As soon as she was stabilized, we left her in the capable hands of the ICU crew. I was still feeling a little sick when we got downstairs. I already knew that this patient was pushing all my buttons. I just wasn't sure how to deal with it.


She coded again five minutes later. Marathon runner doc and I locked eyes and ran for the stairs. He beat me. Again.


And it was a repeat performance with the same cast and the same star. Stabilized. Again. Back downstairs. Again. Worried sick. Again.


I went home and for one of the few times in memory dreamed about a specific patient. I was worried enough the next day that I tempted the HIPAA gods to find out what was going on. I wasn't over the edge, but I was close. And it was all for naught, as there was nothing really concrete to learn. So for a full day I stewed.


Until a coworker came up to me and told me they had good news for me. Evidently, I don't hide my feelings as well as I'd like to, because enough people knew how freaked out I was that they went to the trouble to find out the rest of the story. And it was this:


She was extubated the next day. Her allergic reaction dealt with, she was discharged home directly from the ICU, which doesn't happen much. She left the hospital on her own steam with her daughter at her side. She waved cheerfully to the nurse who went out with her, and as she climbed into the car she said a very simple


Thank you all for taking such good care of me.


And you know what? It was my privilege.


For all you nurses out there - I know parts of this story don't add up medically. Blame it on the aforementioned HIPAA, but I'm afraid to get more specific. Trust me on the details. Weird as they are...

17 comments:

Maggie May said...

I was riveted to the seat while reading this! Talk about compulsive reading!
You all need medals!

Nora said...

I am so glad that this story had a happy ending. I am happy for the woman concerned and I am happy for you and the whole crew involved. It is amazing what you people do and I am sure not appreciated enough. It is only because we watch medical shows and read blogs like yours that we know anything of what goes on in life threatening situations.

Thanks for the happy ending.

softinthehead said...

What a responsibility! Congratulations for doing this a daily basis, I know I would not want to be in your "crocs".

Rudee said...

Here is my explanation for the connection; it was meant for you to be where you were, when you were as these are the patients who bolster our spirits and stay with us forever. I'm happy for you that she pulled through. And now, here is my guess at the culprit: ACEI.

Rose said...

You write so well; I was crying at the end of this. You really know how to show with words; I know that's not what you were going for here, but that's what I needed to tell you. You are a writer as well as an amazingly compassionate nurse. Thank you.

Eileen said...

WOW, I was glued to my screen. You RC, are such an amazing writer, nurse and person. So glad that she left the hospital with her daughter. You were meant to be there for her.

XOXOXO

aims said...

Still think you are an amazing and caring nurse.

Reading the news last night and today - hope you and all of yours are okay.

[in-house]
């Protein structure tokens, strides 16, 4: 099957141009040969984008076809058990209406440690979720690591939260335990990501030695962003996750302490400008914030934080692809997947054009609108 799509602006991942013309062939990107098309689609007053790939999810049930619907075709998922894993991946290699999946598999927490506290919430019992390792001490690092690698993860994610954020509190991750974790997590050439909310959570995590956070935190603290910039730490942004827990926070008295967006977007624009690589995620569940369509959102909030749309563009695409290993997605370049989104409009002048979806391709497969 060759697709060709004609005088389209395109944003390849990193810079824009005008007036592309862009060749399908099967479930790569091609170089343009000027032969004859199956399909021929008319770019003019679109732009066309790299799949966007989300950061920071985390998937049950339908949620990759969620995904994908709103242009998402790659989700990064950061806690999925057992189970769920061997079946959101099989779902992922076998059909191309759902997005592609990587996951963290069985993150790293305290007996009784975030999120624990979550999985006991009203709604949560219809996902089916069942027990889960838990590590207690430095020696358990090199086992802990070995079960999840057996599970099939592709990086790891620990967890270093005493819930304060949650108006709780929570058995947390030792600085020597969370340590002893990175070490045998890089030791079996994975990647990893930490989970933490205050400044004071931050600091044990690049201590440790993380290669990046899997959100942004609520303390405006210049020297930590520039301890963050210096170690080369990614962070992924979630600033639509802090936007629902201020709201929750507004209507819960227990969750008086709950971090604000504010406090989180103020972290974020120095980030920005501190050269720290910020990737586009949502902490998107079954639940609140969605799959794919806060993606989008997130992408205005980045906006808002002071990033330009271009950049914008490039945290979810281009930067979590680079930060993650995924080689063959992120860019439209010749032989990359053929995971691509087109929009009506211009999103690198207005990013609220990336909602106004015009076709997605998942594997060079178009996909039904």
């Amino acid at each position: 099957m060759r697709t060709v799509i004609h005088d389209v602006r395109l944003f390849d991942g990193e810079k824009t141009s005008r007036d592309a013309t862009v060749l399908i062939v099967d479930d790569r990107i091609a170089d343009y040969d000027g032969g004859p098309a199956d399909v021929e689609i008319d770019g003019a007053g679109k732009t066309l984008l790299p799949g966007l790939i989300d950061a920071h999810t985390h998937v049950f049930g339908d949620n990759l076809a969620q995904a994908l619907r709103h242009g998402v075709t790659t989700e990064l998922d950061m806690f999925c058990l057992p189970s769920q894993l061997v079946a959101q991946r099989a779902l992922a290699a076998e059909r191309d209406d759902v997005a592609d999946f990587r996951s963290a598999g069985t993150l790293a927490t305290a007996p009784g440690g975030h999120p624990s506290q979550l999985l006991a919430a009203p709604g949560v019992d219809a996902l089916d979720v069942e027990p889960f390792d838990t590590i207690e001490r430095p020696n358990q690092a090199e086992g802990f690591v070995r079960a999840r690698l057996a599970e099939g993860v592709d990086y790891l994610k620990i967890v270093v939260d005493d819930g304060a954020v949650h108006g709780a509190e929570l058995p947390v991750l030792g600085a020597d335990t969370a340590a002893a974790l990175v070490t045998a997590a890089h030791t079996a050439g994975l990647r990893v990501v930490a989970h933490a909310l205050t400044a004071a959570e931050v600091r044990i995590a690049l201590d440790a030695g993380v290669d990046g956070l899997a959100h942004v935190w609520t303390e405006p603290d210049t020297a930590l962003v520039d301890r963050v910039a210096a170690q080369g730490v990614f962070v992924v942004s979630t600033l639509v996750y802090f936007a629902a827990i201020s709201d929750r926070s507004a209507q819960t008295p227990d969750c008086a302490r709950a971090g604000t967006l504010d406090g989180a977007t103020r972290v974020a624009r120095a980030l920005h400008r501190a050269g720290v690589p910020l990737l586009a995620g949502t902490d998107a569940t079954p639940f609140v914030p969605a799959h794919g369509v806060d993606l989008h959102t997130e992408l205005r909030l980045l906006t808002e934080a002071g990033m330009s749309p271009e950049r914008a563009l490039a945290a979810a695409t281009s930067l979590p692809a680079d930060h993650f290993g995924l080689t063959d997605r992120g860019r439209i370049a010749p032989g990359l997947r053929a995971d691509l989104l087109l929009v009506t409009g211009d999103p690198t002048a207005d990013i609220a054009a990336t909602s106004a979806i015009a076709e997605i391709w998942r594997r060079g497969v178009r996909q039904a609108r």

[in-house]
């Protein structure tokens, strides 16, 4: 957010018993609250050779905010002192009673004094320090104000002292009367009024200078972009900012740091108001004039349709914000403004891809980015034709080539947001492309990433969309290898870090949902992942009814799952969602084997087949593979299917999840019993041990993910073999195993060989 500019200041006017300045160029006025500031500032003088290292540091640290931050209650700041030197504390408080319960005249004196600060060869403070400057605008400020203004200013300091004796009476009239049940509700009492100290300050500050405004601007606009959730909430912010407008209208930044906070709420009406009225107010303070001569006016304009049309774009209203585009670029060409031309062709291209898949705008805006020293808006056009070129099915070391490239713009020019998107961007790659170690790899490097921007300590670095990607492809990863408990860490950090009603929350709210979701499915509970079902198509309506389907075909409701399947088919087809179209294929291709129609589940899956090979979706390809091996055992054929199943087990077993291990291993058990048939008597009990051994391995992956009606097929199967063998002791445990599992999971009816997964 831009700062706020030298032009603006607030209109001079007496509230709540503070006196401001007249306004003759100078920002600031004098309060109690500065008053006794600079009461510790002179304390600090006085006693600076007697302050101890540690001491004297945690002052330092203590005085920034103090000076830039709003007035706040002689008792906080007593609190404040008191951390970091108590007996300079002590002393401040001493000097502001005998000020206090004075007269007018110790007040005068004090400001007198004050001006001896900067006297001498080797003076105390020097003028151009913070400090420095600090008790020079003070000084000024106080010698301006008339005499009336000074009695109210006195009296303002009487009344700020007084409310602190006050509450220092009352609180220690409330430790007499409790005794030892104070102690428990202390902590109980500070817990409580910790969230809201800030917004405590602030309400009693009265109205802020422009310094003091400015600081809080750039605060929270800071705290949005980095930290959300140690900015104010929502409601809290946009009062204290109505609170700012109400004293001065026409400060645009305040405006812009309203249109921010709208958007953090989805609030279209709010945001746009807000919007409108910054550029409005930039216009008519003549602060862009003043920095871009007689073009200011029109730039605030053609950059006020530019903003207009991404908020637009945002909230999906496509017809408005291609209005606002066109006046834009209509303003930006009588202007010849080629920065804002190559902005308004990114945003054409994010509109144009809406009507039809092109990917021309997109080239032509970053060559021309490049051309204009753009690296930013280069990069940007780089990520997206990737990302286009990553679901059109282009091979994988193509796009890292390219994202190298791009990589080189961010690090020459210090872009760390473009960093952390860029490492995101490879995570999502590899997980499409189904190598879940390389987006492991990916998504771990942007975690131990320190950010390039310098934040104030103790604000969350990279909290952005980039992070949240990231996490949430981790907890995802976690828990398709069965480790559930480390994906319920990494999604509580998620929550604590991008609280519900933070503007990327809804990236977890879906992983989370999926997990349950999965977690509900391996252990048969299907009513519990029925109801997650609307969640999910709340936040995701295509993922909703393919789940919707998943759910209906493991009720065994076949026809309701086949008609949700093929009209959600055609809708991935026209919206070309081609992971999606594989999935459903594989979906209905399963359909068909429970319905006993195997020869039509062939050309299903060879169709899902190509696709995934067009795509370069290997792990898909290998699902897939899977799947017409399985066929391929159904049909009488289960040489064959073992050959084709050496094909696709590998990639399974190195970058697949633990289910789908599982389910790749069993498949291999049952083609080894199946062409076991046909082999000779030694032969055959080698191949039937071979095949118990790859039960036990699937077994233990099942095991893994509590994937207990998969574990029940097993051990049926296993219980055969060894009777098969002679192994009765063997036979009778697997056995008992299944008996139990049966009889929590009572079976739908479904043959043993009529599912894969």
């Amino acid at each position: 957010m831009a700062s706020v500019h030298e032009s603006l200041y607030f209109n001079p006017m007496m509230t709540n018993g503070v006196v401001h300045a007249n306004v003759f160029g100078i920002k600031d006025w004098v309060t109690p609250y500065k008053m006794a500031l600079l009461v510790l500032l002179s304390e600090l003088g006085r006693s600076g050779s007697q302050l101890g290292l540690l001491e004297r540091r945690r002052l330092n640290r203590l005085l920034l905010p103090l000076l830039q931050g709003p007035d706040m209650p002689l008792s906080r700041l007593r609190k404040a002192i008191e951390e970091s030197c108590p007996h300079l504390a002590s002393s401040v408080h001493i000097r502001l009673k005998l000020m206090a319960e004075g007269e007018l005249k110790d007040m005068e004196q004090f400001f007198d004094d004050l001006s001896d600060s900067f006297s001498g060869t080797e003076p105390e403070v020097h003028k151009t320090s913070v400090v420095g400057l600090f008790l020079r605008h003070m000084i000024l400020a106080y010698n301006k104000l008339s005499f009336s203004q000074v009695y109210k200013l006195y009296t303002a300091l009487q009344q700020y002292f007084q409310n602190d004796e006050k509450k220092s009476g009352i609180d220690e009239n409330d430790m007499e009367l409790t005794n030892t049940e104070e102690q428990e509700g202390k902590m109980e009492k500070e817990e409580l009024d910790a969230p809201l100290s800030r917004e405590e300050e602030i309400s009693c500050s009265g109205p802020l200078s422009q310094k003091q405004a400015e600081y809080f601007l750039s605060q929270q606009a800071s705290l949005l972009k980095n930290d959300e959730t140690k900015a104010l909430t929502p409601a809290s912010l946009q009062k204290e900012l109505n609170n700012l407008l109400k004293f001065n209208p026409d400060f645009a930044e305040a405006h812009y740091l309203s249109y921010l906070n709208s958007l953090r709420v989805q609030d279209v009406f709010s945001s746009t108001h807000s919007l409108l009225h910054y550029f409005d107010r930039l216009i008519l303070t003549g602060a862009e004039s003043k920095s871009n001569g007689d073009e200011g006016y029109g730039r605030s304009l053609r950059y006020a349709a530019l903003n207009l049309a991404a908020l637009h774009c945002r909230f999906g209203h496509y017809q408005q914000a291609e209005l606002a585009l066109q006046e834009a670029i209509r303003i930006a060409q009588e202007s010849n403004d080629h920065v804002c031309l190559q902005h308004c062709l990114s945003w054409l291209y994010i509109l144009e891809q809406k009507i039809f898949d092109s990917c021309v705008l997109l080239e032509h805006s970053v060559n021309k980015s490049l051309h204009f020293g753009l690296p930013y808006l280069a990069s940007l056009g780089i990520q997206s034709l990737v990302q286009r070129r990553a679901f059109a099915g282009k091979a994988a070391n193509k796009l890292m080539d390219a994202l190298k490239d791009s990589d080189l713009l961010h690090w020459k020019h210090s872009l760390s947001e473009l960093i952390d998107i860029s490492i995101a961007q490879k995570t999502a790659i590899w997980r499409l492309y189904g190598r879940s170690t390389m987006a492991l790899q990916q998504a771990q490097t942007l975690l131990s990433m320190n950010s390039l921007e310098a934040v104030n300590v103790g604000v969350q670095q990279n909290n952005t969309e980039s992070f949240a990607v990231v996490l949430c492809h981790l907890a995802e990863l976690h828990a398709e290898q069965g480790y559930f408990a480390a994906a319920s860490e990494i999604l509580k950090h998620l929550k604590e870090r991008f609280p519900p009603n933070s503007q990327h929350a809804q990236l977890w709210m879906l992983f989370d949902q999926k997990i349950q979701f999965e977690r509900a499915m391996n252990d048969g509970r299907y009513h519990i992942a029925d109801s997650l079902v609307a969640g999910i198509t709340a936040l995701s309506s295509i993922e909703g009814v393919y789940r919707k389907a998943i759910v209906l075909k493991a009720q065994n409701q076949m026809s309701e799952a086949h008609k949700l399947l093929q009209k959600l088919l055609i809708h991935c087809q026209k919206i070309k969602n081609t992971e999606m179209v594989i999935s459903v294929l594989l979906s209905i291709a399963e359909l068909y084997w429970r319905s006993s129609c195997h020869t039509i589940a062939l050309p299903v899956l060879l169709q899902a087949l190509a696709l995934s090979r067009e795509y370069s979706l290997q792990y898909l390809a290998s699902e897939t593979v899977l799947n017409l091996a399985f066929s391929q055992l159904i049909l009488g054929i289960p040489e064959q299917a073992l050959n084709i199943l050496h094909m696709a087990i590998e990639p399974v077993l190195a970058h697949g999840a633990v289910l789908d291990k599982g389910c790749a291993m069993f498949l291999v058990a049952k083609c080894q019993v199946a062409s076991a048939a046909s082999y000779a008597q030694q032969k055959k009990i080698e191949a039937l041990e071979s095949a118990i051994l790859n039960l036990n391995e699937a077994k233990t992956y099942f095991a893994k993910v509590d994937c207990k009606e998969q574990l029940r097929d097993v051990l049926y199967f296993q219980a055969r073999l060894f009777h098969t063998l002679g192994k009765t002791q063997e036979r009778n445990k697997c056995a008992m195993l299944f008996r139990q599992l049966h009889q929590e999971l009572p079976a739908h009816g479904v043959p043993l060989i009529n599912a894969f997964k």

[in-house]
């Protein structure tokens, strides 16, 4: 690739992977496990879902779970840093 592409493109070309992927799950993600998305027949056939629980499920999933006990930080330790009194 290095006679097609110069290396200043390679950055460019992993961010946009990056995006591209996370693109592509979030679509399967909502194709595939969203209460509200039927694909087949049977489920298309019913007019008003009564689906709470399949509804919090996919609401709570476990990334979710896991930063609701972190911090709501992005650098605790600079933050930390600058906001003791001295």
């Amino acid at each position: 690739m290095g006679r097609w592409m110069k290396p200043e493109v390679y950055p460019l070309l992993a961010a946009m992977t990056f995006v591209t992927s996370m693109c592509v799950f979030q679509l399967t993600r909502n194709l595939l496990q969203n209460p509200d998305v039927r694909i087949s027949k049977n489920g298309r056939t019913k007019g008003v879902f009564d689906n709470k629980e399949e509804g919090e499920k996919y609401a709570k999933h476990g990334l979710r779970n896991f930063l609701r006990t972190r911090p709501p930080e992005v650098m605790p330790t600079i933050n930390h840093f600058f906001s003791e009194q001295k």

Mya said...

Great post,RC. Wonderful.For once, I'm going to keep my comment brief.

Mya x

ciara said...

i'm a little misty here, r.c. i'm glad everything turned out ok. they say things always happen for a reason :)

Kaycie said...

What an amazing story. I could never be a nurse. I'm wired in such a way that I could never have left her.

Thanks for sharing this with us.

the mother of this lot said...

Glad it had a happy ending. I was panicking a bit on the way down!

the planet of janet said...

an amazing story. if i'm ever in an er for something that severe, i hope there is someone like you there pulling, caring and fretting for me.

PixelPi said...

Great read, as usual, RC. I don't think there would have been any HIPAA issues in looking at the patient's record--after all, weren't you part of the treating team? From my perspective, you have every right to check the patient's record and chart for progress notes.

You must be a terrific nurse. There is no way I could ever deal with a situation like that.

There are times at work as a transcriptionist that I get emotionally shaky after typing a report with that kind of tension in it.

I think that's why we don't (as a rule) have our regular 80 or so transcriptionists type discharge summaries--you get discharged dead or alive, and the death summaries can be awful. Especially if they died in the trauma bay.

WT said...

Funny, but as I was reading the story, the word 'riveting' appeared in my mind's eye. I had decided that it alone would be my comment, that is until I scrolled past the very first comment!

Boy do I empathise with the being in control deal! I had the same experience when I ended up in in ICU, nowhere near as dramatic (or invasive) but I did leads and crap all over me, and I did have no control.

Carolyn said...

I have no idea how you do what you do every day. I'm just not cut out for the stress of it. I truly admire you. Thanks for the great read, as usual.

Jettied said...

i would want you as my nurse!!

Jo Beaufoix said...

Wow RC, that was amazing and awful and scary. I'm so glad she was ok, and I'm sorry you were so worried for her.